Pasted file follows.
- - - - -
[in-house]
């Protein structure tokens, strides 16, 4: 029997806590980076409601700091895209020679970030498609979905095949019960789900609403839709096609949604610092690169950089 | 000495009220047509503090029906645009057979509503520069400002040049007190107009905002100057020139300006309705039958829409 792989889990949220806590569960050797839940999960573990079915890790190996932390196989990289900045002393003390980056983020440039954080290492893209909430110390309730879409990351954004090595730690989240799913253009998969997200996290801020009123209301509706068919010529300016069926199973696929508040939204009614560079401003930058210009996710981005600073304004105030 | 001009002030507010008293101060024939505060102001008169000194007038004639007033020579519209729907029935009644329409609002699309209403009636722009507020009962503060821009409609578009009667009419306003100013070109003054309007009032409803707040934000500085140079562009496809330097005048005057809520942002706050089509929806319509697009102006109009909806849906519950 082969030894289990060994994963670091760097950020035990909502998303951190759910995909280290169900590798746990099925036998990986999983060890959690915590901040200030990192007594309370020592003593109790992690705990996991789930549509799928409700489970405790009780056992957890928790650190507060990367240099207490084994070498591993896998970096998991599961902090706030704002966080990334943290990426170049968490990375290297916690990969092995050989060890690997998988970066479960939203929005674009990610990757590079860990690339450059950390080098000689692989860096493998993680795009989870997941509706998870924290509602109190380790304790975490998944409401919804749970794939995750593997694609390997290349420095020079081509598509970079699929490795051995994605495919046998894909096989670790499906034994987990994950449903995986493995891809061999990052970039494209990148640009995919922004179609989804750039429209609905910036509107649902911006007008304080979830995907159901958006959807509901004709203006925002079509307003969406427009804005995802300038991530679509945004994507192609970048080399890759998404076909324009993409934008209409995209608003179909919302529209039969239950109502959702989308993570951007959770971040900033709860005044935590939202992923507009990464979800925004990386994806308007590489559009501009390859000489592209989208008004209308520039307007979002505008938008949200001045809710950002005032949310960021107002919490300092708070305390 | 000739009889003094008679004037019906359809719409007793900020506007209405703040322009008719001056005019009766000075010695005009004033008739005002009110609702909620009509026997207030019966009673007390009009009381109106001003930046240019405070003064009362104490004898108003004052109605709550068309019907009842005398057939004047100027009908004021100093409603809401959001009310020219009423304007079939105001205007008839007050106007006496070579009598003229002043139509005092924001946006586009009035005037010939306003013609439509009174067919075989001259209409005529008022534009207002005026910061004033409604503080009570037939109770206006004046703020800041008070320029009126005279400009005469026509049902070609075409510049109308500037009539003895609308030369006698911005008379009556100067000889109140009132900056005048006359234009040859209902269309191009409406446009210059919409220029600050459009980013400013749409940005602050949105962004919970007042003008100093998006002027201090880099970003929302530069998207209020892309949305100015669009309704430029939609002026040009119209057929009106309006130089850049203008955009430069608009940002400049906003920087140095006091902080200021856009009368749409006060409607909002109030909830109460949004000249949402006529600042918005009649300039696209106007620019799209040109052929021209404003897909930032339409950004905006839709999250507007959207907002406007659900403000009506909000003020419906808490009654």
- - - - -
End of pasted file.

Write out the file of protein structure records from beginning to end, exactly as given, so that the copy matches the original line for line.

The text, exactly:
[in-house]
């Protein structure tokens, strides 16, 4: 029997806590980076409601700091895209020679970030498609979905095949019960789900609403839709096609949604610092690169950089 | 000495009220047509503090029906645009057979509503520069400002040049007190107009905002100057020139300006309705039958829409 792989889990949220806590569960050797839940999960573990079915890790190996932390196989990289900045002393003390980056983020440039954080290492893209909430110390309730879409990351954004090595730690989240799913253009998969997200996290801020009123209301509706068919010529300016069926199973696929508040939204009614560079401003930058210009996710981005600073304004105030 | 001009002030507010008293101060024939505060102001008169000194007038004639007033020579519209729907029935009644329409609002699309209403009636722009507020009962503060821009409609578009009667009419306003100013070109003054309007009032409803707040934000500085140079562009496809330097005048005057809520942002706050089509929806319509697009102006109009909806849906519950 082969030894289990060994994963670091760097950020035990909502998303951190759910995909280290169900590798746990099925036998990986999983060890959690915590901040200030990192007594309370020592003593109790992690705990996991789930549509799928409700489970405790009780056992957890928790650190507060990367240099207490084994070498591993896998970096998991599961902090706030704002966080990334943290990426170049968490990375290297916690990969092995050989060890690997998988970066479960939203929005674009990610990757590079860990690339450059950390080098000689692989860096493998993680795009989870997941509706998870924290509602109190380790304790975490998944409401919804749970794939995750593997694609390997290349420095020079081509598509970079699929490795051995994605495919046998894909096989670790499906034994987990994950449903995986493995891809061999990052970039494209990148640009995919922004179609989804750039429209609905910036509107649902911006007008304080979830995907159901958006959807509901004709203006925002079509307003969406427009804005995802300038991530679509945004994507192609970048080399890759998404076909324009993409934008209409995209608003179909919302529209039969239950109502959702989308993570951007959770971040900033709860005044935590939202992923507009990464979800925004990386994806308007590489559009501009390859000489592209989208008004209308520039307007979002505008938008949200001045809710950002005032949310960021107002919490300092708070305390 | 000739009889003094008679004037019906359809719409007793900020506007209405703040322009008719001056005019009766000075010695005009004033008739005002009110609702909620009509026997207030019966009673007390009009009381109106001003930046240019405070003064009362104490004898108003004052109605709550068309019907009842005398057939004047100027009908004021100093409603809401959001009310020219009423304007079939105001205007008839007050106007006496070579009598003229002043139509005092924001946006586009009035005037010939306003013609439509009174067919075989001259209409005529008022534009207002005026910061004033409604503080009570037939109770206006004046703020800041008070320029009126005279400009005469026509049902070609075409510049109308500037009539003895609308030369006698911005008379009556100067000889109140009132900056005048006359234009040859209902269309191009409406446009210059919409220029600050459009980013400013749409940005602050949105962004919970007042003008100093998006002027201090880099970003929302530069998207209020892309949305100015669009309704430029939609002026040009119209057929009106309006130089850049203008955009430069608009940002400049906003920087140095006091902080200021856009009368749409006060409607909002109030909830109460949004000249949402006529600042918005009649300039696209106007620019799209040109052929021209404003897909930032339409950004905006839709999250507007959207907002406007659900403000009506909000003020419906808490009654």